One of the authors of this article (RAM) was also invited to test the proposed models for inducing ESP ability using forms of self-hypnosis. Since he was relatively unknown for having any abilities in this ESP field, it seemed to hold some potential as a valid first study. More than 20 nationally known psychics also participated in this event.
The clairvoyance test consisted of twenty (20) cards randomly pulled from ten (10) poker decks. Each participant was to guess the suit of each card. With one chance in four of guessing the correct suit, the average score for a run of 20 cards with no ESP ability is 5. Each participant was given five (5) different runs. A final score determined the winner, with a total of 25 representing the norm.
What happened is now history: More than 50 percent of those participating showed normal scores ranging from 22 to 27 out of a possible 100, as would be expected in the general population. Most of the more well-known psychics showed some seemingly paranormal ability in clairvoyance, as expected, with total scores averaging between 8 and 12 correct answers out of 20. One well-known psychic even had a score as high as 61 out of a total possible 100.
Using the technique of ESP induction through forms of self-hypnosis as outlined in his paper, however, Miller did not have a run less than 16 out of 20. His total score was 83 out of 100. This was more than two orders of magnitude greater probability than scores of nationally recognized psychics. He took home a first place certificate as testament to his extraordinary performance. It still hangs on the wall in the office.
Of course, this anecdotal evidence does not constitute scientific proof of this model. What it does represent, however, is a need to understand the true significance of self-hypnosis is and how it relates to extra-sensory perception. Something definitely made a difference in the experiment. How might this be applied to therapy? Or perhaps to such questions as the role of placebo, spontaneous healing based in the physically-transforming belief that you can do something beyond your normal scope.
Miller went on to create an ESP screening questionnaire that helps define the attitudes that facilitate psi. It was given to 500 college students and weighing factors were assigned to individual questions.
The bell-shaped curve developed from the survey indicated that helpful traits included a belief in ESP, extroversion, freedom from anxiety, easy or frequent dream recall, hypnotizability, and a relatively expressive personality. Memory, creativity, and visualization/association showed inconclusive results.
However, EEG parameters showed a highly significant positive correlation between directional alpha frequency shift and ESP scoring. More recent studies have shown an even greater correlation for theta brainwaves and psi faculty. There also seems to be a correlation between high ESP scores and number of reported psi experiences.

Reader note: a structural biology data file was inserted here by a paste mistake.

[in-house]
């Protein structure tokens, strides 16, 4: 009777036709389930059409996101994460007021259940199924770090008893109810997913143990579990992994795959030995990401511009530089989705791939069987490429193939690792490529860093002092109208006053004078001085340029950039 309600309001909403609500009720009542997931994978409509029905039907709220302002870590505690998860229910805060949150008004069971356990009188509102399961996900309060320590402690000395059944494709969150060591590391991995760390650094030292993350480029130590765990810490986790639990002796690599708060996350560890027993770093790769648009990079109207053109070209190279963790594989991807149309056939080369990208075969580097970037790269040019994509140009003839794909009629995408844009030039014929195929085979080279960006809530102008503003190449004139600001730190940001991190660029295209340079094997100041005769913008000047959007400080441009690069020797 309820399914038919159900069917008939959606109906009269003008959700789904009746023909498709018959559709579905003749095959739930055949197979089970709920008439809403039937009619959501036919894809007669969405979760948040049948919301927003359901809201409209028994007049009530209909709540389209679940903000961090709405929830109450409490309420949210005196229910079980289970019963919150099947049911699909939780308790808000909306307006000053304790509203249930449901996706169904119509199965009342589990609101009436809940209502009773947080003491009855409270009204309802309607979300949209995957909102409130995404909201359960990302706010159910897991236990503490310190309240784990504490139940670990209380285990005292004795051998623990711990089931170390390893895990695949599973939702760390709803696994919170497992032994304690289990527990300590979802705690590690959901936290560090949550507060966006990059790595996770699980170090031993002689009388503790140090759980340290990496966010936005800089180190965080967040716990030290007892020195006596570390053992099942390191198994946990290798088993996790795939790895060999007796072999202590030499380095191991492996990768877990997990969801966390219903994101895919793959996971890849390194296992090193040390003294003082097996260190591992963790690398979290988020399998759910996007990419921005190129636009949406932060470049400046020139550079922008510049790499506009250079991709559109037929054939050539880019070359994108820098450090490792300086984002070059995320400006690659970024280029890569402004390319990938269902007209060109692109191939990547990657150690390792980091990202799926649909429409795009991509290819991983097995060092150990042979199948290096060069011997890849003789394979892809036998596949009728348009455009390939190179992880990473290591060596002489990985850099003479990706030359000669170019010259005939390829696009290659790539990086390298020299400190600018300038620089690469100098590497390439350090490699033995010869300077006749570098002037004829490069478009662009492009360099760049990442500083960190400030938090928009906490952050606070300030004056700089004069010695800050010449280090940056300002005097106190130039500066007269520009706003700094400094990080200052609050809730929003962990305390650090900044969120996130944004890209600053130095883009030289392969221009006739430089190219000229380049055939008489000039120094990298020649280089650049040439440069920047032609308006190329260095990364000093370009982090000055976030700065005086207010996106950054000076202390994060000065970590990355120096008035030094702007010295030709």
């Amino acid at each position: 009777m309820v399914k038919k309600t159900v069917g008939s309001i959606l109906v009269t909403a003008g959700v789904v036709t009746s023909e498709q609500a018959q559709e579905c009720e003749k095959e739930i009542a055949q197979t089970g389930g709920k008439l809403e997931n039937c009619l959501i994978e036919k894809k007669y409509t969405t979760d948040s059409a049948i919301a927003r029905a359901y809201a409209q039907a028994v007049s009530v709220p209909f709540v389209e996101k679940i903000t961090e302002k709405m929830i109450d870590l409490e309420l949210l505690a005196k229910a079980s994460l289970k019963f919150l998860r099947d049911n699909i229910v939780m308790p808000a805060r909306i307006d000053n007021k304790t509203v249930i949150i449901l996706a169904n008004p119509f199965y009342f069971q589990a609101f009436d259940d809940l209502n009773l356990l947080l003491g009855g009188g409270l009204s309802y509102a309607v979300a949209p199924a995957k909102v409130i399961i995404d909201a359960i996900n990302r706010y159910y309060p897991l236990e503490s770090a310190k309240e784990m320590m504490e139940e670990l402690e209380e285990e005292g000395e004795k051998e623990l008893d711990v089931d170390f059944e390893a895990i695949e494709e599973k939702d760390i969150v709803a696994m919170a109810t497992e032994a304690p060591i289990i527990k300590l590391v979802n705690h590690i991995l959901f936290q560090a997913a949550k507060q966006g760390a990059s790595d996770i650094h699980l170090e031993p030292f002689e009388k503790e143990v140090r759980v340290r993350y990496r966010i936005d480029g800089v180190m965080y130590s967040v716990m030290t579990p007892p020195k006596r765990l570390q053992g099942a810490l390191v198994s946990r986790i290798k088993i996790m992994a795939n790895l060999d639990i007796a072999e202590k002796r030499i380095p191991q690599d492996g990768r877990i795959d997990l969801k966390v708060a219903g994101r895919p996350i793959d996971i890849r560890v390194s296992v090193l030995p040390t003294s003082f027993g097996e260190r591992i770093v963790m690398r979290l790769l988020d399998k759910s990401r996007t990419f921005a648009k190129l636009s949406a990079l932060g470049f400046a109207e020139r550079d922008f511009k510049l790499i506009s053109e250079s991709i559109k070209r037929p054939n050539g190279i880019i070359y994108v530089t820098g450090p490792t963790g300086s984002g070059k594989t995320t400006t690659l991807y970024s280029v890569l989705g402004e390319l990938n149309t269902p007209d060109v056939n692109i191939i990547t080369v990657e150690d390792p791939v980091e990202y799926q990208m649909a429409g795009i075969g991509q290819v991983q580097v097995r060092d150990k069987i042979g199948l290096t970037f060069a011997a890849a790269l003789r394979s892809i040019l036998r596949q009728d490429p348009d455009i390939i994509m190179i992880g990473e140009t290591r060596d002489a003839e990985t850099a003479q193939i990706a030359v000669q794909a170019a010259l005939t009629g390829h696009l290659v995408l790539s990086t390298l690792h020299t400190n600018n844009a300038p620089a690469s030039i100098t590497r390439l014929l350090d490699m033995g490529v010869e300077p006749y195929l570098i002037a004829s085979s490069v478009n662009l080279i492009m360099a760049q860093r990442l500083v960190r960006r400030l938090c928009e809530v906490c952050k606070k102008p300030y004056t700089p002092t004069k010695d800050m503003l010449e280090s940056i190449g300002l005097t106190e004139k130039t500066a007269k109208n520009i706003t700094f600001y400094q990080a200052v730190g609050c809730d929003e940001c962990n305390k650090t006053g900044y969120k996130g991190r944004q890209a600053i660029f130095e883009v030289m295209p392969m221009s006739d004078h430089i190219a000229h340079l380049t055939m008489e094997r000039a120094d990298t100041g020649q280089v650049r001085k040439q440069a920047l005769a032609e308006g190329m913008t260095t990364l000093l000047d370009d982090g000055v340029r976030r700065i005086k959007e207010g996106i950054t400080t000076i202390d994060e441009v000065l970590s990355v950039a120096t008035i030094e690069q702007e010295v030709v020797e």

In its Stargate Project, SRI developed even more stringent criteria for what constitutes a viable remote viewer, based on statistical results. In their program, the level of arousal, according to McMoneagle as told to JNLRMI, didn’t seem to matter much. Whereas normal people are recommended to relax or use the progression relaxation that facilitates self-hypnosis, professional remote viewers can begin from a relaxed state and move to an excited one, or begin excited and become calmer.
So, just how did Miller wind up beating the best psychics in the nation at their own game? And more importantly, how can you increase your Psi-Q? Miller developed a set of self-consistent definitions and postulates relating self-hypnosis and ESP, both a theory and a practice.
The standard definitions used for hypnosis often call it a borderline state between sleeping and waking, i.e. body asleep, mind awake. Any state characterized by an intense concentration of attention in on area, accompanied by a profound lack of attention in other areas, may also be considered hypnosis. It opens us to our psychophysical impressions by limiting external input.
With this type of definition, everyone is considered to be continually in a light state of hypnosis, witness “white line fever” while driving, or the plea, “I was spaced-out.” Musicians call it “being in the groove,” others “sharing a wavelength.” Our social roles are also like trance states with their intrinsic patterns. When we go in public we wear the ‘armour” of our persona and immerse ourselves in that self-image.
Charisma is also a form of hypnosis akin to Mesmer’s original “animal magnetism.” Traumas also create trance states with automatic behaviors that can persist for years. The “scripts, games, and rackets”of Transactional Analysis can also be seen as trance states, where we habitually replay our typical ways of dealing with self, others, and world. So the question becomes not “if” one is hypnotized, but what kind of trance and its depth one is in at any given moment.
The depth of hypnosis, which is an implied issue in this definition, may be defined as the difference between the intensity of concentration in one sphere or area and the depth of inhibition in others. Attention focused in one area creates a corresponding lacuna, or lack of attention, in other areas of the brain. Centering the attention for prolonged periods, often with suggestions for further deepening, leads to deeper states of hypnosis. With these definitions, a useful model for relating hypnosis to psi phenomena is possible.